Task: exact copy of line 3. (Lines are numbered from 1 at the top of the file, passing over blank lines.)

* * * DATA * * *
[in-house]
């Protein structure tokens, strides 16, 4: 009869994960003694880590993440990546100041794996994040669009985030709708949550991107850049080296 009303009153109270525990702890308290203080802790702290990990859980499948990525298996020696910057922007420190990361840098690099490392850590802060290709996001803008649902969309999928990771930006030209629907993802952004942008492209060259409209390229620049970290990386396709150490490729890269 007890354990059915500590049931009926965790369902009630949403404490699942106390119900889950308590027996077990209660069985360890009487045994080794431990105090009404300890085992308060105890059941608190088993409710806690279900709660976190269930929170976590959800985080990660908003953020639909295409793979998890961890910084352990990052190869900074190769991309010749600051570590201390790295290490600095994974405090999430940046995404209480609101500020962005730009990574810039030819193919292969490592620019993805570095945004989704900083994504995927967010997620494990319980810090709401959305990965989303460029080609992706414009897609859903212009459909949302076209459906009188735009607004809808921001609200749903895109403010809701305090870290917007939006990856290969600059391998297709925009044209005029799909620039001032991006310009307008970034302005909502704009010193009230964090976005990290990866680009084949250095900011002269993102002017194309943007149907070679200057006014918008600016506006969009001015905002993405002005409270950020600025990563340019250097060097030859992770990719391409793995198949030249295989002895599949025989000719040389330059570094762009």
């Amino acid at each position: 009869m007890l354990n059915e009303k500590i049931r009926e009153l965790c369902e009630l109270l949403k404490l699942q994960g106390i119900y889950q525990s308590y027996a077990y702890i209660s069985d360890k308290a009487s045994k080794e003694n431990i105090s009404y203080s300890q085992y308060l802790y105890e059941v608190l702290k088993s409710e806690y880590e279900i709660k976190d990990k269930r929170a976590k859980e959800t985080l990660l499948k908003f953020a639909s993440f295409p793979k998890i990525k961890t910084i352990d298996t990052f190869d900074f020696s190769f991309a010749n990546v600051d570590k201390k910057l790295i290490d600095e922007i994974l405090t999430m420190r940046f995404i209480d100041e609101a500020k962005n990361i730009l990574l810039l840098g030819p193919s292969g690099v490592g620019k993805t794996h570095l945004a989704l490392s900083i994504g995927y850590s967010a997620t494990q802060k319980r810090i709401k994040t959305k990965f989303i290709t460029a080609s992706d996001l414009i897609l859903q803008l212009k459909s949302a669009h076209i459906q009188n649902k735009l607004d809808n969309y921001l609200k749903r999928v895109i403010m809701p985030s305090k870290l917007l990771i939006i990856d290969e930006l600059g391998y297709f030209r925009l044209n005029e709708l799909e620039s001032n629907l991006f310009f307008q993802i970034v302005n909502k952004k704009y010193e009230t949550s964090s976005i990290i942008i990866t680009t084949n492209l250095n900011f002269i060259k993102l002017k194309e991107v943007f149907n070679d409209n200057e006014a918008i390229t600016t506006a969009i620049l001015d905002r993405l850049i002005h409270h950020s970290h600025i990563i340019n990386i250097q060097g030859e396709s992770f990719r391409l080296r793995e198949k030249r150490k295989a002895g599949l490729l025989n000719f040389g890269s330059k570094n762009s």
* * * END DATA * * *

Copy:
């Amino acid at each position: 009869m007890l354990n059915e009303k500590i049931r009926e009153l965790c369902e009630l109270l949403k404490l699942q994960g106390i119900y889950q525990s308590y027996a077990y702890i209660s069985d360890k308290a009487s045994k080794e003694n431990i105090s009404y203080s300890q085992y308060l802790y105890e059941v608190l702290k088993s409710e806690y880590e279900i709660k976190d990990k269930r929170a976590k859980e959800t985080l990660l499948k908003f953020a639909s993440f295409p793979k998890i990525k961890t910084i352990d298996t990052f190869d900074f020696s190769f991309a010749n990546v600051d570590k201390k910057l790295i290490d600095e922007i994974l405090t999430m420190r940046f995404i209480d100041e609101a500020k962005n990361i730009l990574l810039l840098g030819p193919s292969g690099v490592g620019k993805t794996h570095l945004a989704l490392s900083i994504g995927y850590s967010a997620t494990q802060k319980r810090i709401k994040t959305k990965f989303i290709t460029a080609s992706d996001l414009i897609l859903q803008l212009k459909s949302a669009h076209i459906q009188n649902k735009l607004d809808n969309y921001l609200k749903r999928v895109i403010m809701p985030s305090k870290l917007l990771i939006i990856d290969e930006l600059g391998y297709f030209r925009l044209n005029e709708l799909e620039s001032n629907l991006f310009f307008q993802i970034v302005n909502k952004k704009y010193e009230t949550s964090s976005i990290i942008i990866t680009t084949n492209l250095n900011f002269i060259k993102l002017k194309e991107v943007f149907n070679d409209n200057e006014a918008i390229t600016t506006a969009i620049l001015d905002r993405l850049i002005h409270h950020s970290h600025i990563i340019n990386i250097q060097g030859e396709s992770f990719r391409l080296r793995e198949k030249r150490k295989a002895g599949l490729l025989n000719f040389g890269s330059k570094n762009s």